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Re: Show me the money - (was Subjects as Literals)

From: Juan Sequeda <juanfederico@gmail.com>
Date: Fri, 2 Jul 2010 16:00:47 -0500
Message-ID: <AANLkTilR5eQX1CJj1iLtpKL2XnQYZgcudgx820SeX_sq@mail.gmail.com>
To: Frank van Harmelen <Frank.van.Harmelen@cs.vu.nl>
Cc: semantic-web@w3.org
Thanks Frank for a wonderful summary!


Juan Sequeda
+1-575-SEQ-UEDA
www.juansequeda.com


On Fri, Jul 2, 2010 at 3:31 PM, Frank van Harmelen <
Frank.van.Harmelen@cs.vu.nl> wrote:

> As someone who wasn't at the workshop, but who has been following it
> closely, I'm amazed by the lack of social intelligence in the debate.
>
> Not all the worlds' problems can be solved by writing more specifications,
> and getting Linked Open Data widely adopted is an example.
>
> Yes, there are some useful additions & changes to be made to RDF that have
> real use-cases screaming for them (and people already implementing because
> they need them).
> The top 7 at [1] is a good list of these,
> and for all the other items on that list (including "literals as subjects",
> c'mon!), social intelligence should prevail over technical arguments, no
> matter how correct they are.
>
> I'm in full agreement with Richard Cyganiak, Dan Brickley, Ian Davis,
> Benjamin Nowack and others, summed up by the following quotes from different
> messages in this thread:
>
> Benjamin Nowack <bnowack@semsol.com>
>
>> Our problem is not lack of features (native literal subjects? c'mon!). It
>>> is identifying the individual user stories in our broad community and
>>> marketing respective solution bundles. The RDFa and LOD folks have
>>> demonstrated that this is possible.
>>>
>>
> Richard Cyganiak <richard@cyganiak.de>
>
>> Quite right.
>>
>> But telling those user stories and marketing the solution bundles is  not
>> something that can realistically be done via the medium of *specs*.
>>
>
> Benjamin Nowack <bnowack@semsol.com>
> > We suffer from spec obesity, badly.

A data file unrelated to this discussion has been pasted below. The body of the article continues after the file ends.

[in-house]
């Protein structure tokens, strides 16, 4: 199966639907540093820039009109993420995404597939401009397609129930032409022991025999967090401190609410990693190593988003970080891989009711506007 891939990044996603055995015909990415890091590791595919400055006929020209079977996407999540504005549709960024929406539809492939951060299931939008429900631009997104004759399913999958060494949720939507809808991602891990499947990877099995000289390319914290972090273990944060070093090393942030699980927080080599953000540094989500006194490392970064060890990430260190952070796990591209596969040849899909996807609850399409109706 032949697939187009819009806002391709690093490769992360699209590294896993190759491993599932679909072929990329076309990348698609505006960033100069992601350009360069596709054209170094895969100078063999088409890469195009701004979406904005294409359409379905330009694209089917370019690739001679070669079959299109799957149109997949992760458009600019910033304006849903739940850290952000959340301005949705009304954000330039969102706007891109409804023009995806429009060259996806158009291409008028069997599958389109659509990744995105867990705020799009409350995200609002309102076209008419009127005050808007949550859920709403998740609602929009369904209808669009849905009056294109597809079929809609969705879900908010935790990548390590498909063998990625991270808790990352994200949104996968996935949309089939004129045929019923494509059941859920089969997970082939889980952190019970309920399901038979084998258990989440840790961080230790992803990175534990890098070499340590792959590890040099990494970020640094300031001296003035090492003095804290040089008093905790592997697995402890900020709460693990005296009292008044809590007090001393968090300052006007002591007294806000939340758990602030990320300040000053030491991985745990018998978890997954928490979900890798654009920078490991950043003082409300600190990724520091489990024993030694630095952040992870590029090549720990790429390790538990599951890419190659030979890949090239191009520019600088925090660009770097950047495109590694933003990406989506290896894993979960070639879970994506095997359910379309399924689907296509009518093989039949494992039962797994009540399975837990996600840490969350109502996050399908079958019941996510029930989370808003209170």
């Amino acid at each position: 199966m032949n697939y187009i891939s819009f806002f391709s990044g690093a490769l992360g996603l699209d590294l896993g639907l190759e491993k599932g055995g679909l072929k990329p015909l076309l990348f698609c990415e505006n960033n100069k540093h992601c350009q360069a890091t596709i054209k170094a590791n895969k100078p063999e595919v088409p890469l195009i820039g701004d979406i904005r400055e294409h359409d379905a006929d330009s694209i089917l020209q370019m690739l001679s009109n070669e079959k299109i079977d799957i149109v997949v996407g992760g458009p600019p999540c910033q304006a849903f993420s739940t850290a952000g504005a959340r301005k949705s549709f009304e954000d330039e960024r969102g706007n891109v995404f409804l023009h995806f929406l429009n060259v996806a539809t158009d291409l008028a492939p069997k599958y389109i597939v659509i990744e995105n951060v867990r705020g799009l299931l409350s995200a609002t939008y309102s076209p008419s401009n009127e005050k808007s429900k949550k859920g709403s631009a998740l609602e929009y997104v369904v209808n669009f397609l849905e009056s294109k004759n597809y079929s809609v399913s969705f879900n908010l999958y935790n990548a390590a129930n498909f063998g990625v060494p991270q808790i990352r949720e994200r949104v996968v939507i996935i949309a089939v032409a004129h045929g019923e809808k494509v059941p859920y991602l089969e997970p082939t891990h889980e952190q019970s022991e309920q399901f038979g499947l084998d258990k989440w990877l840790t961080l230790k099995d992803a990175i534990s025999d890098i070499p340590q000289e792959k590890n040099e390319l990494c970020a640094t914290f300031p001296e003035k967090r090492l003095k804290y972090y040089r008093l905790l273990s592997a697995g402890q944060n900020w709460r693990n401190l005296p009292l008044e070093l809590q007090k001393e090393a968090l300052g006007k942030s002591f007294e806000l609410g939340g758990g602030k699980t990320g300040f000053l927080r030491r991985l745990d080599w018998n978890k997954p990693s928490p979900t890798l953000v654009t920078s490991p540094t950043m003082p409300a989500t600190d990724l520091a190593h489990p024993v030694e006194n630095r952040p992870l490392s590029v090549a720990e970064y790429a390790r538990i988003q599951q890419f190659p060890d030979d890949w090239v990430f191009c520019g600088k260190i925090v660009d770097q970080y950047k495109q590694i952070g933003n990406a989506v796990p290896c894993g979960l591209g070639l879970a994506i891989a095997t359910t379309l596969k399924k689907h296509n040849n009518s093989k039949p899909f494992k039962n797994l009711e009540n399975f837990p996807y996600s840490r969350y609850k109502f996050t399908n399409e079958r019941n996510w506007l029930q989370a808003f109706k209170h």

> ..
>
>> RDF "Next Steps" should be all about scoped learning material and
>> deployment. There were several workshop submissions (e.g. by Jeremy, Lee,
>> and Richard) that mentioned this issue, but the workshop outcome seems to be
>> purely technical. Too bad.
>>
>
> Dan Brickley <danbri@danbri.org>
>
>> Spend the money on a W3C-license javascript SPARQL engine,
>> or on fixing and documenting and test suiting what's out there
>> already. And whatever's left on rewriting it in Ruby, Scale, Lua ...
>>
>
> Ian Davis <lists@iandavis.com>
>
>> In my opinion the time for this kind of low level
>> change was back in 2000/2001 not after ten years of investment and
>> deployment. Right now the focus is rightly on adoption and fiddling
>> with the fundamentals will scare off the early majority for another 5
>> years.
>>
>
> As much as I admire Pat <phayes@ihmc.us> I couldn't disagree more with
> his:
>
>  But after reading the results of the straw poll [1], part of me
>> wants to completely forget about RDF,  never think about an ontology or a
>> logic ever again.
>>
>
> Pat, you may be technically correct, but I think you are socially
> completely wrong on this one. You/we have to choose between an imperfect
> spec that's on its way to being widely used, or one that shines in splendid
> isolation.
>
> Frank.
>   ----
>
> [1] http://www.w3.org/2010/06/rdf-work-items/table
>
>
> --
> Frank.van.Harmelen@cs.vu.nl             http://www.cs.vu.nl/~frankh
> Working on the Large Knowledge Collider http://www.LarKC.eu
>
>
Received on Friday, 2 July 2010 21:01:19 UTC

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